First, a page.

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CHEYENNE, Wyo. (AP) — Brig. Gen. Frank Klotz took over command of the 20th Air Force and the nation's land-based nuclear missiles on Friday.

Klotz, who is due to be promoted to major general, replaces Maj. Gen. Timothy McMahon, who is retiring.

Klotz becomes the seventh commander of the 20th Air Force since it was reactivated in 1991 and is responsible for the day-to-day maintenance and operation of the U.S. arsenal of intercontinental ballistic missiles.

The 20th includes three space wings, more than 9,600 personnel and 535 ICBMs affiliated with Air Force bases in Wyoming, Montana and North Dakota.

Units of the 20th Air Force are the 90th Space Wing at F.E. Warren Air Force Base at Cheyenne; 91st Space Wing near Minot, N.D.; and the 341st Space Wing at Malmstrom AFB at Great Falls, Mont. The 20th's headquarters are based at Warren.

Klotz most recently was assigned to the National Security Council at the White House where he advised the president and national security advisers on U.S. nuclear weapons policy.

The 20th Air Force changed command on a warm, sunny day at the tightly guarded Cheyenne base, where entrances were guarded by machine-gun mounted vehicles and large concrete barriers. About 500 base personnel, state and local dignitaries and military officers attended the ceremony.

Air Force Space Command Gen. Lance W. Lord, whom Klotz reports directly to in peacetime, performed the change of command.

"The 20th Air Force influences events throughout the world every day without firing a shot because the world knows the consequences should the 20th Air Force ever be called into action," Lord said.

Klotz said the 20th has the busy task of implementing President Bush's decision to reduce U.S. strategic nuclear weapons.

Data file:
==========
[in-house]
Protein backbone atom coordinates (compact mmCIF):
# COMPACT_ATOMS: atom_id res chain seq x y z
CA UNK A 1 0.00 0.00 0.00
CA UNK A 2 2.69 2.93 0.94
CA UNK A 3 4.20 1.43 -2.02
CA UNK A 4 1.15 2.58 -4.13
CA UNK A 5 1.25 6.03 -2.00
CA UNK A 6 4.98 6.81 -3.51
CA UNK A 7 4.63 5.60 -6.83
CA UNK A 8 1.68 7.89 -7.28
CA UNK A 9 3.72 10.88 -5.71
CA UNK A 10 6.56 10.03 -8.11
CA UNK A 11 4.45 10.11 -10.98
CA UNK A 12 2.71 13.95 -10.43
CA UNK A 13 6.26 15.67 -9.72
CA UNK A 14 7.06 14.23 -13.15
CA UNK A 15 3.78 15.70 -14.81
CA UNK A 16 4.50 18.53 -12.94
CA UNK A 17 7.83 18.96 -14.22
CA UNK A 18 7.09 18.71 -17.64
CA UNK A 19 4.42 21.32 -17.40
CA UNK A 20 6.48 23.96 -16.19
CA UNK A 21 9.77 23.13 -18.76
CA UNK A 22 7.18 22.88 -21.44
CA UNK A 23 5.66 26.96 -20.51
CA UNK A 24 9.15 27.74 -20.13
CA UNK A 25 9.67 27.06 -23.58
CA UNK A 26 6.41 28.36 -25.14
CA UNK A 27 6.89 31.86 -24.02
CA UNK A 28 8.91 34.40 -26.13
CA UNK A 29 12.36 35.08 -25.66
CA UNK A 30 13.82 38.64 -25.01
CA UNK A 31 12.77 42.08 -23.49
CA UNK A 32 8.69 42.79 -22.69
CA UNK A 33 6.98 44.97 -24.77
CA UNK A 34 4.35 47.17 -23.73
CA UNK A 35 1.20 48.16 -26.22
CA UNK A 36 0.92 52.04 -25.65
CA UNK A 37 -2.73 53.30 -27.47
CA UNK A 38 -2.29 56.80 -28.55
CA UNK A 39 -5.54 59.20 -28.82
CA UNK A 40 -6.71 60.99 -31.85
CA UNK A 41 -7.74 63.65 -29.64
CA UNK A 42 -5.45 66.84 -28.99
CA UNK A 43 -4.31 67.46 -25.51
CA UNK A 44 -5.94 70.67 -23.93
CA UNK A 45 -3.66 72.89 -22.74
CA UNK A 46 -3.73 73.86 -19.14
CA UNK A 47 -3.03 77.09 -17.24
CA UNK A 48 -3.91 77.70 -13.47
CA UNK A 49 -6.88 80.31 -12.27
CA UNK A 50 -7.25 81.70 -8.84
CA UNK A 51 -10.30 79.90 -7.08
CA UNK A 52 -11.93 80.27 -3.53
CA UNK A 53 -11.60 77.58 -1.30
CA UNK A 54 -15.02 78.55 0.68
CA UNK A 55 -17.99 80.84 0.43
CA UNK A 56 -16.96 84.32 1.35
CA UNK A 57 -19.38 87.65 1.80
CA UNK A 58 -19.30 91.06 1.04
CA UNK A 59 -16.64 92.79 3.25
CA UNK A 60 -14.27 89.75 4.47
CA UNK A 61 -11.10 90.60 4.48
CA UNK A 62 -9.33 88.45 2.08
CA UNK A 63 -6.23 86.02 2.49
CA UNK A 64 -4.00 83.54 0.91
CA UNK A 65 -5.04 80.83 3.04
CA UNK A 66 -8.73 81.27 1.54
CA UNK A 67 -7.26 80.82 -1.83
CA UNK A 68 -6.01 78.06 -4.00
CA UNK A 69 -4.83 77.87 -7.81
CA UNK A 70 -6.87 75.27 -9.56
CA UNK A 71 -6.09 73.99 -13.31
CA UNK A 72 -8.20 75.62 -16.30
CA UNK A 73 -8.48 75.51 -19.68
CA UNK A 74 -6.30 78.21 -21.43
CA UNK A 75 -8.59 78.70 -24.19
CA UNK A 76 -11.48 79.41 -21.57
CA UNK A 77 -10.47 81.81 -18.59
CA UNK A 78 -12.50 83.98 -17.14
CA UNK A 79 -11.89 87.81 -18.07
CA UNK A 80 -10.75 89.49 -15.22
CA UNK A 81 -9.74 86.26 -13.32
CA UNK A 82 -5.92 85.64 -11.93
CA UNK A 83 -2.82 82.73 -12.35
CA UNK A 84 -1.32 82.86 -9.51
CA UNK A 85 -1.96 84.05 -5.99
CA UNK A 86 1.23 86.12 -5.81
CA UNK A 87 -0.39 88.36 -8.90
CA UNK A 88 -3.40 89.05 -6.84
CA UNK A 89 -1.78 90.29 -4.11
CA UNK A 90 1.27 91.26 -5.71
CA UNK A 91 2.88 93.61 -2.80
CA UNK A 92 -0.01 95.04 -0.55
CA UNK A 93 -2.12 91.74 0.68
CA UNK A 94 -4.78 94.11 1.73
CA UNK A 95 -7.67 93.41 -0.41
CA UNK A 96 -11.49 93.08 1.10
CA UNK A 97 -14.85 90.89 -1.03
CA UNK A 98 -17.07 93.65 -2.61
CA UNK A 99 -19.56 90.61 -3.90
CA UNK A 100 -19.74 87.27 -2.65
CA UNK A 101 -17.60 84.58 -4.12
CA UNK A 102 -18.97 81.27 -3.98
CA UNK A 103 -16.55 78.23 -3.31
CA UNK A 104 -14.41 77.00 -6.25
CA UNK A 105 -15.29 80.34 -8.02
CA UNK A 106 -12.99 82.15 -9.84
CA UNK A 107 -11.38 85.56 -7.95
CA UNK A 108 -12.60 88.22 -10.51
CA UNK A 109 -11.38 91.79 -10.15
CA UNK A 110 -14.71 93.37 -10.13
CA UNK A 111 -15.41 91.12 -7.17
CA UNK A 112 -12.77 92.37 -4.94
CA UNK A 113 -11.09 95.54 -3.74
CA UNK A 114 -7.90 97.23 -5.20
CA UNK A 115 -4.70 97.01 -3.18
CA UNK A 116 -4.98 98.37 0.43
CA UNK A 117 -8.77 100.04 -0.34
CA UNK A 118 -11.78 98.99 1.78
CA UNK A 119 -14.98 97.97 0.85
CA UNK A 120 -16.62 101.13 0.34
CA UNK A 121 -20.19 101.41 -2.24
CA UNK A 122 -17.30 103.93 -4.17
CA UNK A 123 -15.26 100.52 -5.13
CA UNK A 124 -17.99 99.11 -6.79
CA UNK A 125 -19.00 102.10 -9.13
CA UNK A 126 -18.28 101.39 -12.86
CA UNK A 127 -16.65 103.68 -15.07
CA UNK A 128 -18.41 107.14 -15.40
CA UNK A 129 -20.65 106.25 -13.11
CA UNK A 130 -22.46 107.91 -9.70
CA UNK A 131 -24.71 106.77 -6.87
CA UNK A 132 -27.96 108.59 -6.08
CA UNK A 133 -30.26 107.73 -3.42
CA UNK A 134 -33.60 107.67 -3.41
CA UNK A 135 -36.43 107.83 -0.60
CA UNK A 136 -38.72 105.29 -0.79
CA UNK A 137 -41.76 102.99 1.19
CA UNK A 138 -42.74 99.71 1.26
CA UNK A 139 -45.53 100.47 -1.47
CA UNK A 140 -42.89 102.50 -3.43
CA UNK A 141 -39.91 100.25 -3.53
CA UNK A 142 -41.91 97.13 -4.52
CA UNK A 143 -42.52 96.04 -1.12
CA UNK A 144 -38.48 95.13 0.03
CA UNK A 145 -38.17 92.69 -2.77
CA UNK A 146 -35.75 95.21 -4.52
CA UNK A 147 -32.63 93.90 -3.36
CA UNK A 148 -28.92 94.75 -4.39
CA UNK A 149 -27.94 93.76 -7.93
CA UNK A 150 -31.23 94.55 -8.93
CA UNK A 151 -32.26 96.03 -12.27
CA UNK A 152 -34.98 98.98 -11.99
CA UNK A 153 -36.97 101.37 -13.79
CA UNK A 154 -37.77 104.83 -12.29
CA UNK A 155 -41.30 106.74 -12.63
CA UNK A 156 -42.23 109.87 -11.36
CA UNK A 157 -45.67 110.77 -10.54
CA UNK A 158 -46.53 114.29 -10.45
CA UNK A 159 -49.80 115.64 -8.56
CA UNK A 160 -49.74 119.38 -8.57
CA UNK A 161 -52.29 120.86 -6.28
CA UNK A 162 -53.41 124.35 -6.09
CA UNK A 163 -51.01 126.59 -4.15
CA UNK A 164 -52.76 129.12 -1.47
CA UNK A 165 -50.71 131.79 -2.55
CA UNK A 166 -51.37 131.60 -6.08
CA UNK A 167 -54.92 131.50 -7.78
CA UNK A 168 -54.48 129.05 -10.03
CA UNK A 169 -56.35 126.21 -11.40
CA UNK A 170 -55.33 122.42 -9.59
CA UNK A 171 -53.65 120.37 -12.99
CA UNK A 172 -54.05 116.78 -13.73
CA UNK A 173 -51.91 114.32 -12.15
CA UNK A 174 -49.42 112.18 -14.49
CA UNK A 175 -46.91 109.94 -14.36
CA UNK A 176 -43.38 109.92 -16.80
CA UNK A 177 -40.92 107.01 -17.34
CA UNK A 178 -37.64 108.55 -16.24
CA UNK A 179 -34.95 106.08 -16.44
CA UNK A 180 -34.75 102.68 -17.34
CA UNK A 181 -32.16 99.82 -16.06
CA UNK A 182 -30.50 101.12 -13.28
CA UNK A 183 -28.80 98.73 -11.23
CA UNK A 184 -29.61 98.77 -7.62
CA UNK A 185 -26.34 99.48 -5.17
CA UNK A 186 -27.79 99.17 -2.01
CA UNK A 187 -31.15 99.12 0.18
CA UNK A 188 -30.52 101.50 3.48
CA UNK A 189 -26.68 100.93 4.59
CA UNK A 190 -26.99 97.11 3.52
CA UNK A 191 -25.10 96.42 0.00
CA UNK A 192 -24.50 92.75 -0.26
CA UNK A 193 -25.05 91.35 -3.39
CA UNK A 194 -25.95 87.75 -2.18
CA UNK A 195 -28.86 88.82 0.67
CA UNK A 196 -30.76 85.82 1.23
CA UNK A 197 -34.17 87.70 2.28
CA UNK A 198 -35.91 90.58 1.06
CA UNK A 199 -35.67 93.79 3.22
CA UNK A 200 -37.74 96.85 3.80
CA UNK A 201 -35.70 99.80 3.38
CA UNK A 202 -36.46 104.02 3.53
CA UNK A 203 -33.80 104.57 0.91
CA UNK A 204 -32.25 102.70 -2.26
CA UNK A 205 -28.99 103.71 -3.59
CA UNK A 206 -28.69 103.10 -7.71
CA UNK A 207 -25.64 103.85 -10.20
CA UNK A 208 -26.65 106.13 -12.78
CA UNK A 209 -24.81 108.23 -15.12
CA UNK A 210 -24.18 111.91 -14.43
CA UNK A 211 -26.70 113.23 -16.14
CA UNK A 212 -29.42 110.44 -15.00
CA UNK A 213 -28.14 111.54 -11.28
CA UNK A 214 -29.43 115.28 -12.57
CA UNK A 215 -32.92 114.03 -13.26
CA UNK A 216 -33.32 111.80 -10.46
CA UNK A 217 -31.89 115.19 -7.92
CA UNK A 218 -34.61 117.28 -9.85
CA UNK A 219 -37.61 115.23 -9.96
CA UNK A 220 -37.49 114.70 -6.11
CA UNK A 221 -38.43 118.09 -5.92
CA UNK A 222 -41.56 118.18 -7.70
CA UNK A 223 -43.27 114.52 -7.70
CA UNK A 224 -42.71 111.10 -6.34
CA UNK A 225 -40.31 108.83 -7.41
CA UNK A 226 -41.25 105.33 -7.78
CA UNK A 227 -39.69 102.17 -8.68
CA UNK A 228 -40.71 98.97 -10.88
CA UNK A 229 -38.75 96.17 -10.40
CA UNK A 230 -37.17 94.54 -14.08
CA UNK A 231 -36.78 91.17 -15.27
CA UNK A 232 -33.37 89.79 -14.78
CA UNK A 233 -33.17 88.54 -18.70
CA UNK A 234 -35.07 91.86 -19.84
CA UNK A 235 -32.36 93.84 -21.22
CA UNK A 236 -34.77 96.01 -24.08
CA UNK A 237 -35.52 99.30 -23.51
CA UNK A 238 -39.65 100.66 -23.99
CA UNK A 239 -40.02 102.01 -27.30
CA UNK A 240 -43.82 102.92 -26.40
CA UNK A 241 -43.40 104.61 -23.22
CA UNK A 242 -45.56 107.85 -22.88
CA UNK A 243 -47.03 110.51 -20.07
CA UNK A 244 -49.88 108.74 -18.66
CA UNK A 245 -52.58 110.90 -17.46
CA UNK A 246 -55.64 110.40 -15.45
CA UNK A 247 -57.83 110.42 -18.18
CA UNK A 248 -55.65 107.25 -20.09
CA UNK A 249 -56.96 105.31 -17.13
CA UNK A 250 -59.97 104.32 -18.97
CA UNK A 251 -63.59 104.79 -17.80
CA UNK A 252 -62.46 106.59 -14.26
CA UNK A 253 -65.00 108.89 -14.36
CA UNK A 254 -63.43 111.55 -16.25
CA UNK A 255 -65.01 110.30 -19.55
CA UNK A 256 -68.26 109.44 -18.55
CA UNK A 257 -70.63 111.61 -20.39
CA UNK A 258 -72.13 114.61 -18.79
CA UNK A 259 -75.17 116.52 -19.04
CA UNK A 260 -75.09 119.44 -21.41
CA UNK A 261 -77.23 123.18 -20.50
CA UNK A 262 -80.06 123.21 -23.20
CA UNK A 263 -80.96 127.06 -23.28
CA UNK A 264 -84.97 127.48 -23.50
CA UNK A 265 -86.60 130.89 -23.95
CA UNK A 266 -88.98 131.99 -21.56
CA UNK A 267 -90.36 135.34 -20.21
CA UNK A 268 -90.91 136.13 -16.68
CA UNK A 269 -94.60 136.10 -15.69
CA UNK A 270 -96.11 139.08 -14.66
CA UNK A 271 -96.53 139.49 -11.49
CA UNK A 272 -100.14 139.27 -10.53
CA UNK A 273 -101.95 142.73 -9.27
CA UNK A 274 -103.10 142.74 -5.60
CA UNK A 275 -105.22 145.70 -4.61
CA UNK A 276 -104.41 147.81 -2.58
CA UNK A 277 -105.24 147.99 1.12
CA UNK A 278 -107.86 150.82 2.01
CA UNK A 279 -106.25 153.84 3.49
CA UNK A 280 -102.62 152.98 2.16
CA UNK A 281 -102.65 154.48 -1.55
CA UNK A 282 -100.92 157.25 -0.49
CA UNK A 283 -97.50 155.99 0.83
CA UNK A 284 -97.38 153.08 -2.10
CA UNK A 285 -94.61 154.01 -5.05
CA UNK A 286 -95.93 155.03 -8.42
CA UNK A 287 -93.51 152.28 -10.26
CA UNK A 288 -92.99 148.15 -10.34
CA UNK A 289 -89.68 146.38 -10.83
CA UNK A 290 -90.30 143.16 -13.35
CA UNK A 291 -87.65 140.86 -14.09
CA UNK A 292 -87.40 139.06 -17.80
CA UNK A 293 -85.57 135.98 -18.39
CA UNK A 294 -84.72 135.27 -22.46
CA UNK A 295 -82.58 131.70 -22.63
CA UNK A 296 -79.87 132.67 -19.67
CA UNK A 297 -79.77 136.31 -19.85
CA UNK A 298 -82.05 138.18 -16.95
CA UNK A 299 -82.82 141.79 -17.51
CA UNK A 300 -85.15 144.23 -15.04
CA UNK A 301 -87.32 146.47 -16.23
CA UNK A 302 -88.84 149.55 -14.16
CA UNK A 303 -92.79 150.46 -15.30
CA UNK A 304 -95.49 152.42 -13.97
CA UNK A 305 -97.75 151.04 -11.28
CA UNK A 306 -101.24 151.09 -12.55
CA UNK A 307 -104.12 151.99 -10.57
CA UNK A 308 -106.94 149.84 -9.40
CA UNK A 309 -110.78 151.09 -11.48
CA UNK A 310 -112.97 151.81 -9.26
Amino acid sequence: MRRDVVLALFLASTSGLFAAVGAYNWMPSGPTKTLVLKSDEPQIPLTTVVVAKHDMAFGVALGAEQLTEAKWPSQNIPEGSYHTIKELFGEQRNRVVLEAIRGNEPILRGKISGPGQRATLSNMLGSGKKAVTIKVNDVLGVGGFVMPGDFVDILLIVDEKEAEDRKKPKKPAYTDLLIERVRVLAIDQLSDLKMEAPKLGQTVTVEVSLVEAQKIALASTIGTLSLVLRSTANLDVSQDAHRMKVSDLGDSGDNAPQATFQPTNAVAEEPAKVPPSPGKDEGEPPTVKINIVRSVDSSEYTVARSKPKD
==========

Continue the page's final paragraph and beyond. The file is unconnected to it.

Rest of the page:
"Yet even as we implement the president's decision to reduce, our strategic forces will continue to play an indispensable role in protecting our country, its people and its interests at home and abroad," he said. "They do this by deterring aggression, by dissuading other states that acquire weapons of destruction, by assuring our allies and friends of our unmatched strength and resolve and if necessary by defending against attack.

"In a very real sense our strategic forces, the forces of the 20th Air Force and its units, serve as the basic foundation on which all other aspects of our national military power rest."

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Klotz said the 20th needs support from the communities surrounding air bases and missile silos in Wyoming, Montana, North Dakota, Nebraska and Colorado.

"There's absolutely no way we could perform our mission and provide for the welfare of our people without your great help," he said.

McMahon, who commanded the 20th since July 2000, gave his "folks in the field" one last emotional message.

"Deter aggressively and be safe," he said, his voice cracking. "Take good care of yourselves and each other and God bless you all."

Klotz, a Rhodes scholar, entered the Air Force in 1973 after graduating from the U.S. Air Force Academy in Colorado Springs, Colo. He has commanded a Minuteman missile squadron, a missile launch task force, an operations group and a missile wing.

His staff assignments include tours in the Office of the Secretary of Defense, at the State Department as a White House Fellow, on the faculty of the Air Force Academy, at NATO headquarters in Brussels, and as the director of logistics at Air Force Space Command.

Copyright © 2003 Associated Press. All rights reserved. This material may not be published, broadcast, rewritten, or redistributed.

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